My family has owned our business for over 50 years. In the beginning, only family members worked here. Now we have employees who have no relation to the family. I am concerned about these newer employees’ loyalty to our business. I hear them gossiping about management. Should I add a policy against gossip to our employee handbook?


Handbook policies are important for communicating work rules to employees. Employers can have policies that prohibit employees from discussing private, proprietary information belonging to the business. Policies can generally prohibit harassing, rude, defamatory, profane and disruptive conversations. In addition, employees can be disciplined for wasting time gossiping when they should be working.

However, employers need to be cautious when writing policies on gossip and other discussions between employees. This is because the National Labor Relations Act (NLRA) protects “concerted activity,” which occurs when two or more employees discuss their wages, hours, or working conditions, in both union and non-union workplaces.

Policies that could be interpreted as prohibiting lawful discussions may violate the NLRA. Here are examples of policies that the National Labor Relations Board (NLRB) has recently decided are not permitted because they are overbroad:

  • A policy against discussing salary information with co-workers,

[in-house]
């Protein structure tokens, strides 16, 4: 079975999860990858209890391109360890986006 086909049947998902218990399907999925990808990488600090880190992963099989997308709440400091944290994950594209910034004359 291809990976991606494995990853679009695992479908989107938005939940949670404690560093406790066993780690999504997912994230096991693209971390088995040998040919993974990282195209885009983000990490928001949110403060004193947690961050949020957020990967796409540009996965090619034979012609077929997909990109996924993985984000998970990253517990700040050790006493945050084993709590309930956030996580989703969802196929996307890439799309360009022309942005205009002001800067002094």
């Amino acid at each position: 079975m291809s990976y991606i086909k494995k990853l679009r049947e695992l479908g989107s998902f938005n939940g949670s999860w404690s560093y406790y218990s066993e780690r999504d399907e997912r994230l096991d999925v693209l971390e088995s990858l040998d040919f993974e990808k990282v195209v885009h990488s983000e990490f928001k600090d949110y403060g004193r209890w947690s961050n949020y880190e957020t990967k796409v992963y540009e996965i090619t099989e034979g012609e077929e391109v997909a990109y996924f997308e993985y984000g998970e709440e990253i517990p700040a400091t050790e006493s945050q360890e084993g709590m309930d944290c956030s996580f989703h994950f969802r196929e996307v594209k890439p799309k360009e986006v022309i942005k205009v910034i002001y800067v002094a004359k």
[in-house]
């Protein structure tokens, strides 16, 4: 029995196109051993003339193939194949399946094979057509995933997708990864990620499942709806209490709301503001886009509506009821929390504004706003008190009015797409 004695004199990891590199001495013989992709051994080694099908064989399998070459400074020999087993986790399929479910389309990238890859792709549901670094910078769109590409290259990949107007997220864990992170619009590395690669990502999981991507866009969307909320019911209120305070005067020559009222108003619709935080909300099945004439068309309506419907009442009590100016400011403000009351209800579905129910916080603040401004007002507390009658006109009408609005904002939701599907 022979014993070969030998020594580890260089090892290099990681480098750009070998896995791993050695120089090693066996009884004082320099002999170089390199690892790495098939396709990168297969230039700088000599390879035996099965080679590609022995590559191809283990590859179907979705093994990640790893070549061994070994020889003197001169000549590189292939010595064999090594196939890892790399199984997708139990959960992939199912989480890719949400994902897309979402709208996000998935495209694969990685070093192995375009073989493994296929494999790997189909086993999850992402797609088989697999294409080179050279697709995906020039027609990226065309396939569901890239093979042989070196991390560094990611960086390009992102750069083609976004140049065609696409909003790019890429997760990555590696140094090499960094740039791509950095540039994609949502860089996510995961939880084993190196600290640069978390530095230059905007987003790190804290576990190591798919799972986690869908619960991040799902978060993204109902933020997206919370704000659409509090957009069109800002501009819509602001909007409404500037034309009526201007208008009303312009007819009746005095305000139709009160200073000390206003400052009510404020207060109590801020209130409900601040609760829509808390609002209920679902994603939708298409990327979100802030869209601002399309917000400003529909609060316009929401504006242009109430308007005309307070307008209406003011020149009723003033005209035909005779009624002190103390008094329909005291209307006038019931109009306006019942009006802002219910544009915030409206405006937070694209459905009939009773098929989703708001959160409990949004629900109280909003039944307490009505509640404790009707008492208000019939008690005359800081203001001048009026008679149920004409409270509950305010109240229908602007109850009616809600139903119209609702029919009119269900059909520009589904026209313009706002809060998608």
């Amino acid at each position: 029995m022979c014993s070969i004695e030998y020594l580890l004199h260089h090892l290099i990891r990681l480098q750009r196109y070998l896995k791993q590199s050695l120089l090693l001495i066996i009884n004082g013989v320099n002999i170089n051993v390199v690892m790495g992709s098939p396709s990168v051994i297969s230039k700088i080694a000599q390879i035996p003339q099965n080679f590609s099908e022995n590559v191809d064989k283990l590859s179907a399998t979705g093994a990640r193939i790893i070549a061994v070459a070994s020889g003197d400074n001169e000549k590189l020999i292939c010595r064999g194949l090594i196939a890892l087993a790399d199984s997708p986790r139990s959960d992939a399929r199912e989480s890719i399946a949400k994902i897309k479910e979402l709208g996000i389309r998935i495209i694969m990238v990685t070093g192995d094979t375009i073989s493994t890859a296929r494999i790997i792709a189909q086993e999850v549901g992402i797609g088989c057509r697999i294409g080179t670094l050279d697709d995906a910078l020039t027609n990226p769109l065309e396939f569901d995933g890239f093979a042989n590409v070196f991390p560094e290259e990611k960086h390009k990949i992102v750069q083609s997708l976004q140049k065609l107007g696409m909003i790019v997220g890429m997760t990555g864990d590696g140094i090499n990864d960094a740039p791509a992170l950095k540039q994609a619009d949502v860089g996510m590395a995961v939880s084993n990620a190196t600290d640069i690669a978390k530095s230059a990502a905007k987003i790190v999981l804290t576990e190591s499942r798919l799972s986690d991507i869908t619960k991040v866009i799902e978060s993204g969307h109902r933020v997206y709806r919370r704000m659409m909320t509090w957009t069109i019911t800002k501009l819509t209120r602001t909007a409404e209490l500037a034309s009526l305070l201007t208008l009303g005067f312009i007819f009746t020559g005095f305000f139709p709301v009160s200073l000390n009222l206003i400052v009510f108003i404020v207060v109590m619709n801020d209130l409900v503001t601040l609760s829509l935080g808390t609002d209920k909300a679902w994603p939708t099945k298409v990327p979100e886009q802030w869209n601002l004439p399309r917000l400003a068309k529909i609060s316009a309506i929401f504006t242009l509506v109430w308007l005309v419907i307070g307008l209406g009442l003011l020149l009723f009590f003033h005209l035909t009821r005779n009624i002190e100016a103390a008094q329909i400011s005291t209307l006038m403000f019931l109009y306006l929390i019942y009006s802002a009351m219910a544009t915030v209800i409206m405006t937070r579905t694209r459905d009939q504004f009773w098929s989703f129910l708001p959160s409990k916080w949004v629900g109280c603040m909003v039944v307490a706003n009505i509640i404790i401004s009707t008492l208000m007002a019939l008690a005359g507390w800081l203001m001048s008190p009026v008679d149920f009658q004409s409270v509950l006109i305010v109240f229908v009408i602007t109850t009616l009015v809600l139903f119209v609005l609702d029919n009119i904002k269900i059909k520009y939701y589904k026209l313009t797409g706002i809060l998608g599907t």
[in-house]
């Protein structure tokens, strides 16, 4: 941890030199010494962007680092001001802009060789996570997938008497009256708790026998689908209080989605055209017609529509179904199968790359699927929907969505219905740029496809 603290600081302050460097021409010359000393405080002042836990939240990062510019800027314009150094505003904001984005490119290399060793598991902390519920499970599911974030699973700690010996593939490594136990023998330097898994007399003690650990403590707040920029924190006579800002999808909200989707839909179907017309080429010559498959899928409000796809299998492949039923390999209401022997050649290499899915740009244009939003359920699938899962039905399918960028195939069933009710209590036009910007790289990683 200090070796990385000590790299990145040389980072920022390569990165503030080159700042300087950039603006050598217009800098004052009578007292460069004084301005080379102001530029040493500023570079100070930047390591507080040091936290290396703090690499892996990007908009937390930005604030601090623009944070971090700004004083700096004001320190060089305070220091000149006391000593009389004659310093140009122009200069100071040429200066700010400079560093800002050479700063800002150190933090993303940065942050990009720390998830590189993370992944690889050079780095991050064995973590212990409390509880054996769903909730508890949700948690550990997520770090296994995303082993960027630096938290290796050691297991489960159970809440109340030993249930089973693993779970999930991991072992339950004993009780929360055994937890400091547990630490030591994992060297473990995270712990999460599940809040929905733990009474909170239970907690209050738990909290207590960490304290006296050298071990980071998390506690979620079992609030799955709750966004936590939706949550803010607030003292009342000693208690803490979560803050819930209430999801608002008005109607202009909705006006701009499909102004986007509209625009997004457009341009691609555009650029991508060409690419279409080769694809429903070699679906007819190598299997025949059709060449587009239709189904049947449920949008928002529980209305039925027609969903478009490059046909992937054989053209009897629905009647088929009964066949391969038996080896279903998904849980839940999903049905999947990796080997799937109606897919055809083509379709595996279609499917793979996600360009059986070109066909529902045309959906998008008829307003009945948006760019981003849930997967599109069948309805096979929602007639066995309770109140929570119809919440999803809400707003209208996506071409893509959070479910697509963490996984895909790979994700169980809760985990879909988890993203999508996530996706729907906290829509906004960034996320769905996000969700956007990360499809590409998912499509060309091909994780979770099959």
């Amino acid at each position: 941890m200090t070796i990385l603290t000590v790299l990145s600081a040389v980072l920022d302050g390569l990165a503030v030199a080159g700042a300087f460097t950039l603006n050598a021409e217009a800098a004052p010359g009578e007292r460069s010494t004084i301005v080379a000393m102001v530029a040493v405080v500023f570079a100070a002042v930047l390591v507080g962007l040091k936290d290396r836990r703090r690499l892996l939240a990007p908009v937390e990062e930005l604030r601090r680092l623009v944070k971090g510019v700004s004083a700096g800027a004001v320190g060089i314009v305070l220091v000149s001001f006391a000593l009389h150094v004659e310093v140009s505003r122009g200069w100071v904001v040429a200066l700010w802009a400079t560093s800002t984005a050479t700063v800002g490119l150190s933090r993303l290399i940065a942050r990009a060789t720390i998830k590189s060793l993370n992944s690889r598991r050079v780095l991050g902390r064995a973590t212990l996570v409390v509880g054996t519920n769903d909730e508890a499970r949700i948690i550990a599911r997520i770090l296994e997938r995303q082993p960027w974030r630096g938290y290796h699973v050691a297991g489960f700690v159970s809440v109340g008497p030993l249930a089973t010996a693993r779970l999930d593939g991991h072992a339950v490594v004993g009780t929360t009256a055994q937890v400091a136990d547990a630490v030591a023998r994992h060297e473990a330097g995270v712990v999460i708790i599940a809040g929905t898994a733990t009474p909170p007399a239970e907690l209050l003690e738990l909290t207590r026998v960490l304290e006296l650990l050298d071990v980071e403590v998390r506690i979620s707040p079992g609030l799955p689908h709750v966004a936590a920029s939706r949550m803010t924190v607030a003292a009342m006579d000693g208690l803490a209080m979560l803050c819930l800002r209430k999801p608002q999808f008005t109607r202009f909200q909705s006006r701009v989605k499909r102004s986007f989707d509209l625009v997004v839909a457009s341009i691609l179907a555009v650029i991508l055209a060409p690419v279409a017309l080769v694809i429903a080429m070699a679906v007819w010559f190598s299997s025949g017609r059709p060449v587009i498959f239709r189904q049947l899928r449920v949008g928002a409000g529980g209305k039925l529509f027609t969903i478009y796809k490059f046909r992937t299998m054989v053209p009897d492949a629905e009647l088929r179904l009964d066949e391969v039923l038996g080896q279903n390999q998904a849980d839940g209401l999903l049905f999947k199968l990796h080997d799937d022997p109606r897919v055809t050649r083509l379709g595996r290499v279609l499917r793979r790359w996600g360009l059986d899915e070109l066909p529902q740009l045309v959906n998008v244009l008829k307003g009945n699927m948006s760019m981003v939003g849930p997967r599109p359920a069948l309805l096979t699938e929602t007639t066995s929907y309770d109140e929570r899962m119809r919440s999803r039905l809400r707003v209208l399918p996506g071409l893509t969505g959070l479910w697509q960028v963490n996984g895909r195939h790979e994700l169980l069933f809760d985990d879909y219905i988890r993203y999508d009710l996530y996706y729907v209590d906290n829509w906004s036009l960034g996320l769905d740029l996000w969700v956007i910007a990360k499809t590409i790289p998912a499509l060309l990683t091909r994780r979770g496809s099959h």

• A guideline against discussing company and employee issues in public areas,
  • A broad policy against negative conversations about employees or managers, and
  • A blanket rule against electronic posts criticizing the employer.

In September 2012, in the case of Knauz BMW, the NLRB found the following policy violated the NLRA:

Courtesy is the responsibility of every employee. Everyone is expected to be courteous, polite and friendly to our customers, vendors and suppliers, as well as to their fellow employees. No one should be disrespectful or use profanity or any other language which injures the image or reputation of the Dealership.

The NLRB concluded that the first two sentences of this policy were permissible, but that the last sentence was overbroad because discussions about wages, hours, and working conditions could be seen as disrespectful or could hurt the employer’s image. The NLRB ordered the employer to remove the courtesy policy from its handbook.

The NLRA’s protection extends to social media. The salesman who brought the Knauz BMW case alleged he was discharged due to two Facebook posts. In one post, he made sarcastic comments about the BMW dealer serving hot dogs, chips, and bottled water at a sales event. The NLRB noted that this post could be protected under the NLRA because serving low-cost food may have affected commissions. However, the salesman was not fired because of this post. Instead, the employee was fired for a second post of a photo of a customer’s 13-year-old son driving a test car into a pond. Because the second post did not involve any comments related to wages, hours, or working conditions, the post was not protected speech and the dealership could fire the salesman.

Keep in mind that if a workplace policy is ambiguous about whether it covers employees’ discussions of terms and conditions of employment, it may be unlawfully overbroad. In order to avoid ambiguity, you could add this disclaimer to your handbook:  “This policy does not apply to discussions and activities involving your wages, hours, and working conditions.”

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